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Cooking Level: Intermediate

Living In: Brooks, Alberta, Canada

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Lyndsayjoy is asking: (5 answers)
Good morning. I am used to baking with margarine but have decided to use real butter this year. Is there anything I need to keep in mind with the change? I remember making chocolate chip cookies with butter and they were really dark and crispy not at all what they usually turn out like with margarine.Thank you in advance for your advice :)

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Last updated: Dec. 13, 2012 6:57 am
Posted: Dec. 12, 2012 8:37 am
Answered by: manella
Dec. 12, 2012 8:42 am
Hi i use becel lactose free margaine for my baking,no one seems to know the difference between that and butter,most people that i know only use butter on shortbread cookies.Sorry,not much help.
Answered by: Marie C.
Dec. 12, 2012 8:43 am
It is fine to mix the butter and sugar well until light in color but do not over-mix after adding the dry ingredients. This will help the cookies from going flat.
recipes need gluten
Dec. 13, 2012 6:54 am
agree with Marie, aksi if you undermix the sugar, butter, egg, you get cookies with very little spread. This has been a big experiment in our kitchen. My boys were trying to make my choc chip cookie recipe alone and they were getting mixed results. We realized the mixing time was the culprit.
recipes need gluten
Dec. 13, 2012 6:55 am
aksi? should be and if you
recipes need gluten
Dec. 13, 2012 6:57 am
you are in AB, can you find unsalted butter, seems around ED area all I can find is salted. It is ticking me off. I use parkay marg for some baking and it turns out well. Watch for it on sale at Sobeys and Superstore
Answered by: manella
Dec. 12, 2012 8:43 am
Also if you repost as a recipe request,you might get some recipes from the good folks here.
Answered by: janet7th
Dec. 12, 2012 9:09 am
When using butter in cookies, you may want to refrigerate or even freeze the dough prior to baking. I don't have much freezer space so I usually refrigerate the bowl of dough overnight or for as long as long as I can. If you have freezer space you can form the cookies and place them on a cookie sheet close together (so you should be able to put the whole batch of cookies on one sheet). When you are ready to bake, preheat your oven and then just put the frozen cookies onto sheets, spaced as you usually would, and bake right from frozen. If you don't need the whole batch at once, you can transfer the frozen dough balls to a sealed bag or container and freeze until you are ready for them. This will prevent them from spreading too much and getting crispy which results because the melting point of butter is lower than margarine. But you can't beat that butter taste!
Answered by: SC
Dec. 12, 2012 10:01 am
Great change to butter. All healthy oils and fats including butter have maximum temperatures they can be heated to before they oxidize, turning into bad fats. (Margerine is already oxidized, toxic fat due to the ingredients and processing.) Butter and extra virgin olive oil should not be cooked above 325 degrees. If butter turns brown it's way past oxidized. (Your too dark cookies were probably just baked too long.) You cannot smell anything when a fat/oil oxidizes, but you will see it begin to smoke (called the smoke point) if you cook it too hot by itself, without food. The only natural oil that can tolerate high heat is walnut oil according to our certified nutritionist. (Since there's no such thing as a canola plant, even expeller pressed canola is processed.) Glad you're going back to good old fashioned butter. You just need to adjust temps and cooking times. I pay a lot more for Organic Valley butter (their cows actually eat grass most of the year making it a healthy fat) because an ounce of prevention is worth a pound of cure!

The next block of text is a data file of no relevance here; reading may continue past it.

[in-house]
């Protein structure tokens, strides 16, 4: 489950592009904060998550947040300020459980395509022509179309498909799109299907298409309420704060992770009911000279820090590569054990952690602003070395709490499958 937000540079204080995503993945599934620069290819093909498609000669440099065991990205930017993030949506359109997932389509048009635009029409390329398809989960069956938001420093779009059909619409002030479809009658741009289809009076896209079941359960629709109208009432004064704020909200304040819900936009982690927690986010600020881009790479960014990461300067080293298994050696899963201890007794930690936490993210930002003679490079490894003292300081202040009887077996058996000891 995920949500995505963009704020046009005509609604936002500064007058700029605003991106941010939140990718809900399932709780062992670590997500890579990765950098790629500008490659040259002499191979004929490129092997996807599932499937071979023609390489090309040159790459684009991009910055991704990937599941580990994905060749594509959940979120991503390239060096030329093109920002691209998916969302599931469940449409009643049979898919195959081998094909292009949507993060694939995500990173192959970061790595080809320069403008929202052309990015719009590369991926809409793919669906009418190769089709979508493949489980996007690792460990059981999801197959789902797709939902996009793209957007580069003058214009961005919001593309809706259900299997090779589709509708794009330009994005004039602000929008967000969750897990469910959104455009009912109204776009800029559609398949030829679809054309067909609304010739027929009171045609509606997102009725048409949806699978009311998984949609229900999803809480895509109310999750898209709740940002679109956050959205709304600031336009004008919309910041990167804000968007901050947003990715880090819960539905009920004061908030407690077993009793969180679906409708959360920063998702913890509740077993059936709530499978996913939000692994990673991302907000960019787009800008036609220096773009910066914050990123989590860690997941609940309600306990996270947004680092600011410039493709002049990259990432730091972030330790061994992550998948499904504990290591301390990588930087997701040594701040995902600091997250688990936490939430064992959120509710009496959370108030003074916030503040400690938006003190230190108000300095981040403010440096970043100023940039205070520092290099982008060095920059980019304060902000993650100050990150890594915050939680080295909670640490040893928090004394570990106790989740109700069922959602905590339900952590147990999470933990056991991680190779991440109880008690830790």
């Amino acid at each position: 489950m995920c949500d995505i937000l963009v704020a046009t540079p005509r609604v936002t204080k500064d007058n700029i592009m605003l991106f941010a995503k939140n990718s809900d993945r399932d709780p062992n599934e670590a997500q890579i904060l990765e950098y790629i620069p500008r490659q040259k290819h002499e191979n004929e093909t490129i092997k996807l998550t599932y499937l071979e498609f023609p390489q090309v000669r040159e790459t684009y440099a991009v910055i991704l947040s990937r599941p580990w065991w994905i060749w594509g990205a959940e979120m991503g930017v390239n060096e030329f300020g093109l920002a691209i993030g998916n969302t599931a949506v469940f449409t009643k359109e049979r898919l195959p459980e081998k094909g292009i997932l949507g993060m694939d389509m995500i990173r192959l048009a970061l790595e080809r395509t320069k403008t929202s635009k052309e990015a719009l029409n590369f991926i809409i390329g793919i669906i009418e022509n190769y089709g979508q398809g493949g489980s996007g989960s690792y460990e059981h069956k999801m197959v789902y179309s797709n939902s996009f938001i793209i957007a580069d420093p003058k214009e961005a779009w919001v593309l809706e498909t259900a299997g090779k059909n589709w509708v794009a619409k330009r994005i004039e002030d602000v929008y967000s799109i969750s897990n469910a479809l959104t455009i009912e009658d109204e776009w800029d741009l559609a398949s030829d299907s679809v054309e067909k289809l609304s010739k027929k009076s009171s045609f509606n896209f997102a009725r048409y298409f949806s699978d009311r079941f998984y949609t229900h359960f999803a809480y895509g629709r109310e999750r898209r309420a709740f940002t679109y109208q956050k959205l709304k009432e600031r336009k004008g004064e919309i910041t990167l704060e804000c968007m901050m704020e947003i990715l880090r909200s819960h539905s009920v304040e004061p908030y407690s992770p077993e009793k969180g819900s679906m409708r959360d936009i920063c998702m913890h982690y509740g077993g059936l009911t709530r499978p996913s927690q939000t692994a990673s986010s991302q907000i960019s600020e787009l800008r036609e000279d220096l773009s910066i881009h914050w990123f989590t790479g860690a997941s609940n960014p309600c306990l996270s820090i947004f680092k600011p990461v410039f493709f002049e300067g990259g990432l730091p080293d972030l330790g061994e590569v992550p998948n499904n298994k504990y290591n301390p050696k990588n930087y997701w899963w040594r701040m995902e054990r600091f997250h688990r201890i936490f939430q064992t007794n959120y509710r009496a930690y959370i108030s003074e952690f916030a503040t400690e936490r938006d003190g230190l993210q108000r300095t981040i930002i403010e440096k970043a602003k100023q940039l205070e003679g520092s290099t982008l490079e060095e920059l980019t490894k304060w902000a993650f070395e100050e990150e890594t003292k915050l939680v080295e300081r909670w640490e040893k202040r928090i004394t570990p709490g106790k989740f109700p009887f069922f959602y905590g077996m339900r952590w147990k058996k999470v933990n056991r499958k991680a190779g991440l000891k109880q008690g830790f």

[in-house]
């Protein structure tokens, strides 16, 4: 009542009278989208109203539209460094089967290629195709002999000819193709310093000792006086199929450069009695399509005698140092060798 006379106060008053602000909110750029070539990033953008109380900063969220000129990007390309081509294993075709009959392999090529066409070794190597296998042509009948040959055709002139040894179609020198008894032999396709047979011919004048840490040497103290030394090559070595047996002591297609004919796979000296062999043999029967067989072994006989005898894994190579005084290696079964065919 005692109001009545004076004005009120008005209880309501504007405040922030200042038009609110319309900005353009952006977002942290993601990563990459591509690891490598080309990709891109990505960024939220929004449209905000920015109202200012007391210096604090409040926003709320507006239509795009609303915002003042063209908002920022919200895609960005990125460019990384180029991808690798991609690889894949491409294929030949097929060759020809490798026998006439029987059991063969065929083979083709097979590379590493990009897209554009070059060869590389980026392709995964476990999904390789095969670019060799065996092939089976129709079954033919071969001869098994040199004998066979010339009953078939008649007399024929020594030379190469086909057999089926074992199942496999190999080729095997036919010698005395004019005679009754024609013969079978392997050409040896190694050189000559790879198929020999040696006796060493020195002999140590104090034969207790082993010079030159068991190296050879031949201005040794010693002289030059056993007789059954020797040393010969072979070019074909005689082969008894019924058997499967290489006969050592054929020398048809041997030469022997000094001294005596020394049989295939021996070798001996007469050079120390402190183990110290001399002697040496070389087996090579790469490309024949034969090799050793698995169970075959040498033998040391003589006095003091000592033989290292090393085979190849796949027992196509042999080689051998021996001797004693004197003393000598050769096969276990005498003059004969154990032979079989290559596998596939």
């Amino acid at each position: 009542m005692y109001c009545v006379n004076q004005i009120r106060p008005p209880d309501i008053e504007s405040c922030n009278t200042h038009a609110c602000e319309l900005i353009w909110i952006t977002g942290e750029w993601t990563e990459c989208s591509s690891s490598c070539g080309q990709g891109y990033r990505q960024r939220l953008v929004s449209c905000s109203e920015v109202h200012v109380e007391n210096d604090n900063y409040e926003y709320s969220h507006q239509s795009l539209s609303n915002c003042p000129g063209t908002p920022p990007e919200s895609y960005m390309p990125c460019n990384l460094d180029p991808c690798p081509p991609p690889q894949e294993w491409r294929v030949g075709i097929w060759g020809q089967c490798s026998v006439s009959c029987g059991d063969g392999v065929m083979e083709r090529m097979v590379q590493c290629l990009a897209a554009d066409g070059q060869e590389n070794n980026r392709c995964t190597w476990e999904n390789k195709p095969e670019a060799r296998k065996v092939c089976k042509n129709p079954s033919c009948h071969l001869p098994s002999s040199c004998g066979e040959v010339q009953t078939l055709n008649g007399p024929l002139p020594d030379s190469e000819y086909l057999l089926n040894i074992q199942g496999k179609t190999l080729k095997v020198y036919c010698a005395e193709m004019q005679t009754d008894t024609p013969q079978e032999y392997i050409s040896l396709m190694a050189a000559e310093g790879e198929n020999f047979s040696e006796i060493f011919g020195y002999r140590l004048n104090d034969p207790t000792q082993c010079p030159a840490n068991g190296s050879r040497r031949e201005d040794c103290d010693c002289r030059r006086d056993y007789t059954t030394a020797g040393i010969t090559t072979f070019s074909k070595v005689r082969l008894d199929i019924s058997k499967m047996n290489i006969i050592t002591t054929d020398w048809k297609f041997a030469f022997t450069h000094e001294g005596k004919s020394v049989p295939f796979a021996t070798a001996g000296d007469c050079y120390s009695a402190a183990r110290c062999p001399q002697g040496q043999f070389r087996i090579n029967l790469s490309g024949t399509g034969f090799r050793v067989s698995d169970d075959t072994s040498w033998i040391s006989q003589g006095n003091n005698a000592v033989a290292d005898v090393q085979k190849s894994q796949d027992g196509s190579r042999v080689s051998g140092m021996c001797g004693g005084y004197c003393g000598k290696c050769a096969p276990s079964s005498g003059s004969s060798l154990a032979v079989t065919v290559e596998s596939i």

Dec. 12, 2012 10:05 am
Thank you!! Very helpful.
Dec. 12, 2012 3:38 pm
Acutally, butter has cholesterol while margarine contained hydrogenated vegetables, neither of which are considered health foods. I am not aware of anything bad (from a health standpoint) that happens to butter if heated too high other then the fact it burns and tastes bad. For baking, I would only use proven recipes that specify butter for best results. Margarine and butter and not direct subs in many recipes and you would have to fiddle with the other ingredients to get the desired results.
Dec. 12, 2012 3:54 pm
I always sub butter if margarine is called for without changing anything elae.
Dec. 12, 2012 3:55 pm
Elae = else
Dec. 13, 2012 6:14 am
I understand better now. I realize that marg and butter are not the same. I guess that is why they came up with crisco shortning all those years ago right? I am going to stick to baking with marg unless it calls for butter. I thank everyone for their advice.
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